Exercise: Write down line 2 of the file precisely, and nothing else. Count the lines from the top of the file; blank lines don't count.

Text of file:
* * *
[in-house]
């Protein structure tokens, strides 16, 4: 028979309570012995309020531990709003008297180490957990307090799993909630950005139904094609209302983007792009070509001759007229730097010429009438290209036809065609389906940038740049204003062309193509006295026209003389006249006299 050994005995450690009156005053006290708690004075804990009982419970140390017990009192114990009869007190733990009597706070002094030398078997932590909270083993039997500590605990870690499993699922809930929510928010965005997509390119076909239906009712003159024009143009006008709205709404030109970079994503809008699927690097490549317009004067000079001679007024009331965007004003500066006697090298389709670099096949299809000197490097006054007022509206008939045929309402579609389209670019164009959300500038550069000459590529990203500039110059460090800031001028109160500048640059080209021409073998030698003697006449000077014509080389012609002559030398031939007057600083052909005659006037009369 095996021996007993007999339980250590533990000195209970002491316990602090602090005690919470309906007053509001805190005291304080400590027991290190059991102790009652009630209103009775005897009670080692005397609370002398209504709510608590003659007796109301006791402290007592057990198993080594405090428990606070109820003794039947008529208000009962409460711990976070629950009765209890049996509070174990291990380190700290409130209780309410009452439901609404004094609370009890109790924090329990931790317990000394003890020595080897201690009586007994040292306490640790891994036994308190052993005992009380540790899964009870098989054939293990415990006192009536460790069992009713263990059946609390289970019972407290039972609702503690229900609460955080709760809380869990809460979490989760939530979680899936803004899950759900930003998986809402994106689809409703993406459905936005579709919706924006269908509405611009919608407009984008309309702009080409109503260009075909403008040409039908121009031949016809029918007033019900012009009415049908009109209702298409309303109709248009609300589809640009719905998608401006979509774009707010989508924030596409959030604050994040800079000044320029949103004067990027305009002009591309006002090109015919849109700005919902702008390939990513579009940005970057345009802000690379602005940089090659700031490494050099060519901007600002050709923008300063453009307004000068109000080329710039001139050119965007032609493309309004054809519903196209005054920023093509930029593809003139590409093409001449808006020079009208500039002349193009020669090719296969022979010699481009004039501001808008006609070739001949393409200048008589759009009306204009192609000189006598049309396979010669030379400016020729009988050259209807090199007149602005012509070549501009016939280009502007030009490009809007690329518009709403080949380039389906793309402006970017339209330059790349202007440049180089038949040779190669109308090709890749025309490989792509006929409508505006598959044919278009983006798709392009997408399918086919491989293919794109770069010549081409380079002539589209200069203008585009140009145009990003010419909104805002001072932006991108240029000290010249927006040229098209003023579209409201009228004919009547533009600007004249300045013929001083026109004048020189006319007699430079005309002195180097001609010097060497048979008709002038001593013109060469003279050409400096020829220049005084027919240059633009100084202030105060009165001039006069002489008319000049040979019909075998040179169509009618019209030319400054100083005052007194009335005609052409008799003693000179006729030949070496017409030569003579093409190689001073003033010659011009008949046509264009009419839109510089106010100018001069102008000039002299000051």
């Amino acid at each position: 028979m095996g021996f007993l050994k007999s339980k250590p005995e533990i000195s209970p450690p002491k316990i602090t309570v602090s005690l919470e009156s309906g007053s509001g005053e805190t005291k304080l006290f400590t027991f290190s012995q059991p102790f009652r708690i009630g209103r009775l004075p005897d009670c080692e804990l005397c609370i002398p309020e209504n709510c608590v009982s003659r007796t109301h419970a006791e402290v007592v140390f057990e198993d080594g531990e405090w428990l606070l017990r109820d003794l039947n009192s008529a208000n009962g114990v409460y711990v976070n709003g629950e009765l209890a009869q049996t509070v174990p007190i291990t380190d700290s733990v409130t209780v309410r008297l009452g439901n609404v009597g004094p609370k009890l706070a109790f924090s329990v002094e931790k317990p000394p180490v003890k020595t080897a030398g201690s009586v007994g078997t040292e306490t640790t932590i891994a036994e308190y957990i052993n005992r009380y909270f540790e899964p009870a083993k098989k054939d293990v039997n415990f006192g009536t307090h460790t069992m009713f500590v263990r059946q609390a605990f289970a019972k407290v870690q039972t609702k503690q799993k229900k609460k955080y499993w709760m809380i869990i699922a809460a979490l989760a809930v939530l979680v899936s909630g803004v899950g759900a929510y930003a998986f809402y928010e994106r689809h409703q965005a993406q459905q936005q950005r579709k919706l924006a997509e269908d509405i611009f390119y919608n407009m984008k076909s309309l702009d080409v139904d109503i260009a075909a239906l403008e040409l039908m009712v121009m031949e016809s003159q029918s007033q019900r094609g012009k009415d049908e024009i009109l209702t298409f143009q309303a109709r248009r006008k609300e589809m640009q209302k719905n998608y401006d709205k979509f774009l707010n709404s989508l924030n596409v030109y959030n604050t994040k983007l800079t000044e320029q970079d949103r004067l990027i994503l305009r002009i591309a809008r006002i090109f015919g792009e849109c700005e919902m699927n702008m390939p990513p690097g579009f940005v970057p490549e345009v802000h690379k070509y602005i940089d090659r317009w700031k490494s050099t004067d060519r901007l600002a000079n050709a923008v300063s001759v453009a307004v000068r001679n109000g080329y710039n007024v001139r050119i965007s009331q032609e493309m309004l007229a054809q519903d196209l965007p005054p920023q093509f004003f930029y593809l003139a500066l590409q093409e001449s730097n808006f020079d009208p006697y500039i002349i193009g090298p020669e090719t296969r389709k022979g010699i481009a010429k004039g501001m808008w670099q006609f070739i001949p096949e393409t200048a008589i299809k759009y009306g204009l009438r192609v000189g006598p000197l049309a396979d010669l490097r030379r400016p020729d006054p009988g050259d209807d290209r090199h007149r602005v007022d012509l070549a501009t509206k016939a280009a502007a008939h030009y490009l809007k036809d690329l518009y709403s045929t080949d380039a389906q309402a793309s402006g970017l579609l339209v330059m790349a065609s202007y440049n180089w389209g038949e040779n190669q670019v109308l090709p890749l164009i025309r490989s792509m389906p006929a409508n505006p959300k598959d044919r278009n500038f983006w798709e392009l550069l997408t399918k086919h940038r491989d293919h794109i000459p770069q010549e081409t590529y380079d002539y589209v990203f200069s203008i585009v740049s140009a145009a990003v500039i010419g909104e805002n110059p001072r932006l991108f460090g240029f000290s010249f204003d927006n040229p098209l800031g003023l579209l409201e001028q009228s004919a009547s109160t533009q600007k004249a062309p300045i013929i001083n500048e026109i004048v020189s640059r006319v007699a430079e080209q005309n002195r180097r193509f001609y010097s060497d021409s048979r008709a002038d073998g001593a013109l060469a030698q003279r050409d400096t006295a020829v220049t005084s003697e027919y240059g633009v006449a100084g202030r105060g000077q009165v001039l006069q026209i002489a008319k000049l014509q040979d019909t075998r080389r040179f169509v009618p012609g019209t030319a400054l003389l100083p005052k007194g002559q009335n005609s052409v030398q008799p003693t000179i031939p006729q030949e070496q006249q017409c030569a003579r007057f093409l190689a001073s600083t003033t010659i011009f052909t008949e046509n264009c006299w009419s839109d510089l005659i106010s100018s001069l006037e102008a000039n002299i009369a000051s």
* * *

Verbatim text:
């Protein structure tokens, strides 16, 4: 028979309570012995309020531990709003008297180490957990307090799993909630950005139904094609209302983007792009070509001759007229730097010429009438290209036809065609389906940038740049204003062309193509006295026209003389006249006299 050994005995450690009156005053006290708690004075804990009982419970140390017990009192114990009869007190733990009597706070002094030398078997932590909270083993039997500590605990870690499993699922809930929510928010965005997509390119076909239906009712003159024009143009006008709205709404030109970079994503809008699927690097490549317009004067000079001679007024009331965007004003500066006697090298389709670099096949299809000197490097006054007022509206008939045929309402579609389209670019164009959300500038550069000459590529990203500039110059460090800031001028109160500048640059080209021409073998030698003697006449000077014509080389012609002559030398031939007057600083052909005659006037009369 095996021996007993007999339980250590533990000195209970002491316990602090602090005690919470309906007053509001805190005291304080400590027991290190059991102790009652009630209103009775005897009670080692005397609370002398209504709510608590003659007796109301006791402290007592057990198993080594405090428990606070109820003794039947008529208000009962409460711990976070629950009765209890049996509070174990291990380190700290409130209780309410009452439901609404004094609370009890109790924090329990931790317990000394003890020595080897201690009586007994040292306490640790891994036994308190052993005992009380540790899964009870098989054939293990415990006192009536460790069992009713263990059946609390289970019972407290039972609702503690229900609460955080709760809380869990809460979490989760939530979680899936803004899950759900930003998986809402994106689809409703993406459905936005579709919706924006269908509405611009919608407009984008309309702009080409109503260009075909403008040409039908121009031949016809029918007033019900012009009415049908009109209702298409309303109709248009609300589809640009719905998608401006979509774009707010989508924030596409959030604050994040800079000044320029949103004067990027305009002009591309006002090109015919849109700005919902702008390939990513579009940005970057345009802000690379602005940089090659700031490494050099060519901007600002050709923008300063453009307004000068109000080329710039001139050119965007032609493309309004054809519903196209005054920023093509930029593809003139590409093409001449808006020079009208500039002349193009020669090719296969022979010699481009004039501001808008006609070739001949393409200048008589759009009306204009192609000189006598049309396979010669030379400016020729009988050259209807090199007149602005012509070549501009016939280009502007030009490009809007690329518009709403080949380039389906793309402006970017339209330059790349202007440049180089038949040779190669109308090709890749025309490989792509006929409508505006598959044919278009983006798709392009997408399918086919491989293919794109770069010549081409380079002539589209200069203008585009140009145009990003010419909104805002001072932006991108240029000290010249927006040229098209003023579209409201009228004919009547533009600007004249300045013929001083026109004048020189006319007699430079005309002195180097001609010097060497048979008709002038001593013109060469003279050409400096020829220049005084027919240059633009100084202030105060009165001039006069002489008319000049040979019909075998040179169509009618019209030319400054100083005052007194009335005609052409008799003693000179006729030949070496017409030569003579093409190689001073003033010659011009008949046509264009009419839109510089106010100018001069102008000039002299000051």